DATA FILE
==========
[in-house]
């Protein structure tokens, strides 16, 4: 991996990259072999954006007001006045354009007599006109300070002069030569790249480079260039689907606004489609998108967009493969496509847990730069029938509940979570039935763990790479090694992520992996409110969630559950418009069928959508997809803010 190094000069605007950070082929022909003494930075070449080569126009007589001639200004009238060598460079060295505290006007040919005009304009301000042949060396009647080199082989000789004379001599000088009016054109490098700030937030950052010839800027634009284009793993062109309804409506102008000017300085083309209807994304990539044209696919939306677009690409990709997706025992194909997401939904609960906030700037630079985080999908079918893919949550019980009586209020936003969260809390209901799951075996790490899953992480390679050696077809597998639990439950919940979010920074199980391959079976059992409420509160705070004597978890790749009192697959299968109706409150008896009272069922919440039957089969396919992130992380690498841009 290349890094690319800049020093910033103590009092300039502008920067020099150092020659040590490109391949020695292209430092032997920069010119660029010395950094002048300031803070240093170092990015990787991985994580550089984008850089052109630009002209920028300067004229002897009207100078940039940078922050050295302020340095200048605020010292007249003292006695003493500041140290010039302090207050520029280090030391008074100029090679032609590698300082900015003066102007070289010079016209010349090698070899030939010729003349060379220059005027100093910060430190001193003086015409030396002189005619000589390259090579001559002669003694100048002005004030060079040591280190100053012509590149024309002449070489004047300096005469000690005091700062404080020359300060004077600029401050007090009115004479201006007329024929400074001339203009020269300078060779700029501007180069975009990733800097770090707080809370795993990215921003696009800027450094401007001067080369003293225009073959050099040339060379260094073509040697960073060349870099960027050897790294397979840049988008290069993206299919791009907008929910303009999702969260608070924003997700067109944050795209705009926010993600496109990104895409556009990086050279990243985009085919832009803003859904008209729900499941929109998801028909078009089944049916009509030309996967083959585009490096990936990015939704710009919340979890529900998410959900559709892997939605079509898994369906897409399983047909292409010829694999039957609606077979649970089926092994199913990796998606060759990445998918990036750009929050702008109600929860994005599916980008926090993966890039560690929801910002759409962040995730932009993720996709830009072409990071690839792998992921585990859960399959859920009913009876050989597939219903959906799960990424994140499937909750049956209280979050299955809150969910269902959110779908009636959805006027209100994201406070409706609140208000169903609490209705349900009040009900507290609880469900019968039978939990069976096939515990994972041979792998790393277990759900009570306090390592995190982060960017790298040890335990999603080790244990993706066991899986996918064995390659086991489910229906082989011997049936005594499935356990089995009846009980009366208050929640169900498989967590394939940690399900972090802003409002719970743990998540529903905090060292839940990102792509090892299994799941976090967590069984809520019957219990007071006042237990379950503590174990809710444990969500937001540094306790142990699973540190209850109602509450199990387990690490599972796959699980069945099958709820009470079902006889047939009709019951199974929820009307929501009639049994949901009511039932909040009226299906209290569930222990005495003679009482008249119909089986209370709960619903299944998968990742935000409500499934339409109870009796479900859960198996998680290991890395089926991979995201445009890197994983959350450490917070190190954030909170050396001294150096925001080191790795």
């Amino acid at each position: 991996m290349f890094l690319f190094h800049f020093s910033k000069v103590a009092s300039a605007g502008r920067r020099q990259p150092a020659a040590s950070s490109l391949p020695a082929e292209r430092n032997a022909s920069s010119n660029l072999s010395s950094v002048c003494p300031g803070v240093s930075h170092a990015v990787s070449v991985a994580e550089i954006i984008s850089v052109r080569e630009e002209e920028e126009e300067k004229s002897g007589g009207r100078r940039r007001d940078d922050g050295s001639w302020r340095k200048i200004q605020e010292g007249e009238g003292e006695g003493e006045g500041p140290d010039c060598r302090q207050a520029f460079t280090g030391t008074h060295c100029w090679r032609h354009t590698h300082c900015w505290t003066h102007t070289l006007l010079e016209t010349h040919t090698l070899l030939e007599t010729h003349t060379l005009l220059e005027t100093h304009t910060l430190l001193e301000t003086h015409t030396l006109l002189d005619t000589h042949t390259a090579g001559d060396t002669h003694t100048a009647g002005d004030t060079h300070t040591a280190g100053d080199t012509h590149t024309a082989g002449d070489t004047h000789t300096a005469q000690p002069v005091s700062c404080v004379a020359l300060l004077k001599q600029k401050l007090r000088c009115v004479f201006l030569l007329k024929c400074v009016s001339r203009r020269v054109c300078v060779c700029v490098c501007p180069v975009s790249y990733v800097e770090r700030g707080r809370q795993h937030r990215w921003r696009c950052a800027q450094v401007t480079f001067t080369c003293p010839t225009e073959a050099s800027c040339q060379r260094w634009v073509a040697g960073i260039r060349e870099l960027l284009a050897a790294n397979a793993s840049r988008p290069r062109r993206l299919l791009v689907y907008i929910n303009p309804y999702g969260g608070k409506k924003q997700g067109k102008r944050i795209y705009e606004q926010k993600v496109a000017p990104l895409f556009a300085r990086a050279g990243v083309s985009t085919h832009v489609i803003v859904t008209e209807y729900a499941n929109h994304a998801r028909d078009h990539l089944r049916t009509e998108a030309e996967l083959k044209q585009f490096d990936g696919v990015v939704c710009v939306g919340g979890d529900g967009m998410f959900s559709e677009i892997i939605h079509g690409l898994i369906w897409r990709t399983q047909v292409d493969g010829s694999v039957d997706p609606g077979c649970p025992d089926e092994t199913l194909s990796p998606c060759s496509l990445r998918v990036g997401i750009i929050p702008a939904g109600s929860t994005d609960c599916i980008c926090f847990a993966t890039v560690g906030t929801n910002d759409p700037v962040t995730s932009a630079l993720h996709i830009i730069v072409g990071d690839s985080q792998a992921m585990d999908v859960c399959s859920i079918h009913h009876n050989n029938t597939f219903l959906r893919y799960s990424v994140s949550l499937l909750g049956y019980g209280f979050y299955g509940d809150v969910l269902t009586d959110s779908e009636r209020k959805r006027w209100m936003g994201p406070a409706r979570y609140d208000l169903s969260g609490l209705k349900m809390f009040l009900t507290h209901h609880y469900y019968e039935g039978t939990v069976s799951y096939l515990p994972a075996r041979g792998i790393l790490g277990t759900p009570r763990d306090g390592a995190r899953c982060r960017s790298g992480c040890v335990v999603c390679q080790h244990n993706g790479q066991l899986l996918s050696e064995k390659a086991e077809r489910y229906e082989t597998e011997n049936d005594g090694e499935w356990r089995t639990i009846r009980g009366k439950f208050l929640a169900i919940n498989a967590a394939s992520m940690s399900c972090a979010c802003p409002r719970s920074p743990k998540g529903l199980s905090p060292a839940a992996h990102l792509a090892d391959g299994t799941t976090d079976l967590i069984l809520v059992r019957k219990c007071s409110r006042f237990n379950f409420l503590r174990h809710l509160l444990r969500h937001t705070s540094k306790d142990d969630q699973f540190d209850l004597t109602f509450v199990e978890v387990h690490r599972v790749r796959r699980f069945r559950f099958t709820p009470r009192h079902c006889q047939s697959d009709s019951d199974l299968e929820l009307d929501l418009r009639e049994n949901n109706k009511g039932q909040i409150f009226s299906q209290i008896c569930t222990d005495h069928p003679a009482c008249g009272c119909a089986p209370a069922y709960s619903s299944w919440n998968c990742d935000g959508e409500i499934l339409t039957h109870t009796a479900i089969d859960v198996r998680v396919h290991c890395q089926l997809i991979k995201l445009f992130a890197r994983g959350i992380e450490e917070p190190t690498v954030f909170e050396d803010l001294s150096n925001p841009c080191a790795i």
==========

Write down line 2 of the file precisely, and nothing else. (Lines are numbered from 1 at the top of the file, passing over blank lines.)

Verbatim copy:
């Protein structure tokens, strides 16, 4: 991996990259072999954006007001006045354009007599006109300070002069030569790249480079260039689907606004489609998108967009493969496509847990730069029938509940979570039935763990790479090694992520992996409110969630559950418009069928959508997809803010 190094000069605007950070082929022909003494930075070449080569126009007589001639200004009238060598460079060295505290006007040919005009304009301000042949060396009647080199082989000789004379001599000088009016054109490098700030937030950052010839800027634009284009793993062109309804409506102008000017300085083309209807994304990539044209696919939306677009690409990709997706025992194909997401939904609960906030700037630079985080999908079918893919949550019980009586209020936003969260809390209901799951075996790490899953992480390679050696077809597998639990439950919940979010920074199980391959079976059992409420509160705070004597978890790749009192697959299968109706409150008896009272069922919440039957089969396919992130992380690498841009 290349890094690319800049020093910033103590009092300039502008920067020099150092020659040590490109391949020695292209430092032997920069010119660029010395950094002048300031803070240093170092990015990787991985994580550089984008850089052109630009002209920028300067004229002897009207100078940039940078922050050295302020340095200048605020010292007249003292006695003493500041140290010039302090207050520029280090030391008074100029090679032609590698300082900015003066102007070289010079016209010349090698070899030939010729003349060379220059005027100093910060430190001193003086015409030396002189005619000589390259090579001559002669003694100048002005004030060079040591280190100053012509590149024309002449070489004047300096005469000690005091700062404080020359300060004077600029401050007090009115004479201006007329024929400074001339203009020269300078060779700029501007180069975009990733800097770090707080809370795993990215921003696009800027450094401007001067080369003293225009073959050099040339060379260094073509040697960073060349870099960027050897790294397979840049988008290069993206299919791009907008929910303009999702969260608070924003997700067109944050795209705009926010993600496109990104895409556009990086050279990243985009085919832009803003859904008209729900499941929109998801028909078009089944049916009509030309996967083959585009490096990936990015939704710009919340979890529900998410959900559709892997939605079509898994369906897409399983047909292409010829694999039957609606077979649970089926092994199913990796998606060759990445998918990036750009929050702008109600929860994005599916980008926090993966890039560690929801910002759409962040995730932009993720996709830009072409990071690839792998992921585990859960399959859920009913009876050989597939219903959906799960990424994140499937909750049956209280979050299955809150969910269902959110779908009636959805006027209100994201406070409706609140208000169903609490209705349900009040009900507290609880469900019968039978939990069976096939515990994972041979792998790393277990759900009570306090390592995190982060960017790298040890335990999603080790244990993706066991899986996918064995390659086991489910229906082989011997049936005594499935356990089995009846009980009366208050929640169900498989967590394939940690399900972090802003409002719970743990998540529903905090060292839940990102792509090892299994799941976090967590069984809520019957219990007071006042237990379950503590174990809710444990969500937001540094306790142990699973540190209850109602509450199990387990690490599972796959699980069945099958709820009470079902006889047939009709019951199974929820009307929501009639049994949901009511039932909040009226299906209290569930222990005495003679009482008249119909089986209370709960619903299944998968990742935000409500499934339409109870009796479900859960198996998680290991890395089926991979995201445009890197994983959350450490917070190190954030909170050396001294150096925001080191790795």